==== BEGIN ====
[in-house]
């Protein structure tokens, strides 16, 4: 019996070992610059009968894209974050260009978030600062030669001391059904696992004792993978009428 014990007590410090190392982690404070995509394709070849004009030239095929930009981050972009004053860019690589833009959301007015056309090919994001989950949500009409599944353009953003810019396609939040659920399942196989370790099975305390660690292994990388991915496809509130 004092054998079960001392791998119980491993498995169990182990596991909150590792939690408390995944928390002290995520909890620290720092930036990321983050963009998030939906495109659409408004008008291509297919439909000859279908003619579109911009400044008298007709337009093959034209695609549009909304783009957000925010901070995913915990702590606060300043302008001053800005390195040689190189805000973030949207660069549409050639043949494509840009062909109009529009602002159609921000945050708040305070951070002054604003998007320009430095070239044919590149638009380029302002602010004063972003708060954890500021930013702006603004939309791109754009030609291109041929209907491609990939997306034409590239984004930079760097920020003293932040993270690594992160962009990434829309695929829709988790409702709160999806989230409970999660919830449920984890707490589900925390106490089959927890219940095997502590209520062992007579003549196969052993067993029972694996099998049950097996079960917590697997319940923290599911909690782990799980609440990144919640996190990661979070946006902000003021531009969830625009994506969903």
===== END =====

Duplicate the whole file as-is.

[in-house]
């Protein structure tokens, strides 16, 4: 019996070992610059009968894209974050260009978030600062030669001391059904696992004792993978009428 014990007590410090190392982690404070995509394709070849004009030239095929930009981050972009004053860019690589833009959301007015056309090919994001989950949500009409599944353009953003810019396609939040659920399942196989370790099975305390660690292994990388991915496809509130 004092054998079960001392791998119980491993498995169990182990596991909150590792939690408390995944928390002290995520909890620290720092930036990321983050963009998030939906495109659409408004008008291509297919439909000859279908003619579109911009400044008298007709337009093959034209695609549009909304783009957000925010901070995913915990702590606060300043302008001053800005390195040689190189805000973030949207660069549409050639043949494509840009062909109009529009602002159609921000945050708040305070951070002054604003998007320009430095070239044919590149638009380029302002602010004063972003708060954890500021930013702006603004939309791109754009030609291109041929209907491609990939997306034409590239984004930079760097920020003293932040993270690594992160962009990434829309695929829709988790409702709160999806989230409970999660919830449920984890707490589900925390106490089959927890219940095997502590209520062992007579003549196969052993067993029972694996099998049950097996079960917590697997319940923290599911909690782990799980609440990144919640996190990661979070946006902000003021531009969830625009994506969903």